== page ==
Sunday, December 31, 2017
Back in the fifth grade, I had the teacher from hell. He would stop at nothing to berate the children in his care and I was no exception. There was one particular student named Art who always was the class clown. He would do anything to rankle the teacher and the teacher always obliged by sending Art to see the principal. I never knew what Art's background at home was like that caused the consternation, but I do know (now) that many children come to school with some sad baggage. Perhaps Art was one of those kids.
There was a particular day when Art really ticked off the teacher. Instead of sending him to the principal's office, the teacher instead had each of the kids in this class write something about Art and why they did not like him. At the time, I remember myself gleefully writing some two paragraph "thing" and then, reading it out loud to him, as did we all. I was only eleven years old, but I can still remember him squirming uncomfortably in his seat, a pained expression on his face. As I watched him, I no longer felt gleeful. In fact, I thought, "what if that were ME?"
He never was the class clown after that. In fact, he became sullen...withdrawn for the rest of that school year.
I moved away shortly after that, so I have no idea how Art turned out as he grew up.
I look back on this now...and I shudder. What that teacher did was just plain wrong. To point out a person's perceived "flaws" by having other kids-his peers-mock him, was a very low blow. It was no different, I am sure, than the judgment cast upon a woman who was being prepared for stoning. Jesus admonished them all by asking, "he who is without sin, cast the first stone." And...everyone left. "Has no one condemned you?" He asked the woman. "No one," she replied (probably greatly relieved). "Then neither do I. Go...and sin no more!"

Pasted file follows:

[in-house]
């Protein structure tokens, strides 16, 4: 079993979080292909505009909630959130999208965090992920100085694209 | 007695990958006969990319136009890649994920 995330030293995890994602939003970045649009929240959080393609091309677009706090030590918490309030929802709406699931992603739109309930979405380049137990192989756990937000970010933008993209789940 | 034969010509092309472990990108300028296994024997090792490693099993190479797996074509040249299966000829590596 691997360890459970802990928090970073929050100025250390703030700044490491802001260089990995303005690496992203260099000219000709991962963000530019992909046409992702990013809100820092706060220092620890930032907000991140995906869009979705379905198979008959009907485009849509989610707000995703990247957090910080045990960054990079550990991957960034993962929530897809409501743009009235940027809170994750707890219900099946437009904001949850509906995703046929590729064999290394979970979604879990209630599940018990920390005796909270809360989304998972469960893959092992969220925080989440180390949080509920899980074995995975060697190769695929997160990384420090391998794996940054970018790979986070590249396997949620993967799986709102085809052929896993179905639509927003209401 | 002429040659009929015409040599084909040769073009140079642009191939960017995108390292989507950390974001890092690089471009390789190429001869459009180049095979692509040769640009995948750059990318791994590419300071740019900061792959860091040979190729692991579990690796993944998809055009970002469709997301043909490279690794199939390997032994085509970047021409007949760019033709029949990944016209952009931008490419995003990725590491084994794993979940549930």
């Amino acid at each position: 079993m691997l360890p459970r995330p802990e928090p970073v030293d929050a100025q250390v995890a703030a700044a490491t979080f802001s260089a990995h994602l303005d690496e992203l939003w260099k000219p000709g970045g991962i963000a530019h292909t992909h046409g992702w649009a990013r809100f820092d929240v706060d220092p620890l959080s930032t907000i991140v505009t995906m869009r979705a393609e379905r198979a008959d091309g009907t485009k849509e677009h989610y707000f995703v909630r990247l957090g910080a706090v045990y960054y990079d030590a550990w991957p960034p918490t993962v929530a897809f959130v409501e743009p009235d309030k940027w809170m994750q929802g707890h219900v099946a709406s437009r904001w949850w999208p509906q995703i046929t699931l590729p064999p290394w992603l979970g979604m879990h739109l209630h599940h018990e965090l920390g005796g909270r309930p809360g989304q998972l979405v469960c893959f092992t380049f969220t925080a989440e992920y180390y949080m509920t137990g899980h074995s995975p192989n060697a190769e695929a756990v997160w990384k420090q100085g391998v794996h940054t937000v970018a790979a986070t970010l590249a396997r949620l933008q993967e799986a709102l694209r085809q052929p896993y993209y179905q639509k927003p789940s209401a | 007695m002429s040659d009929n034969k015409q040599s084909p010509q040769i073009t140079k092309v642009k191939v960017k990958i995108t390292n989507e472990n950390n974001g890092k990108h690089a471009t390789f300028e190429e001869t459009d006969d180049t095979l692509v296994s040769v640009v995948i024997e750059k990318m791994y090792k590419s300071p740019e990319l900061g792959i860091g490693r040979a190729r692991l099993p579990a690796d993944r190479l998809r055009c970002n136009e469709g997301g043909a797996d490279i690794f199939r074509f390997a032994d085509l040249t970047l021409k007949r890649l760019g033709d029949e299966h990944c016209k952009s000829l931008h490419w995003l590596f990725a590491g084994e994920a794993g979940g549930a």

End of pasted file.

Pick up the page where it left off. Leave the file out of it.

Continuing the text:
I was only eleven years old...too young and ignorant to understand then that what we all did may have had serious implications. I feel so ashamed now. For a trusted adult to castigate a child in that way --by public humiliation--is wrong. A better way would have been to look deeper...to try and understand the "what behind the why" of the child's misbehavior. Many times, a child misbehaves to cover up something more insidious and sad. It could be the only way they know how to cope with the arrows that life hurls at them. And we go and complicate that even further by our own words, actions and deeds. This doesn't just apply to children, either. We adults can be pretty mean towards other adults as well.
In today's' world, we all are guilty of casting blame and then, inducing harm in some way. Don't believe me? Just be a little more attentive of what and how you comment on social media. Or how about your response, be it private or public...on what you see on the TV news...or hear on the radio. We judge...oh yes...we judge and pretty harshly at that!
As the New Year rings in tonight, how about if our resolution for 2018 be that we guard what comes out of our mouths...guard what we say in print...and be a true neighbor...one who loves everyone regardless of whatever sins they have. Condemn no one, but show true compassion as well as humility towards all.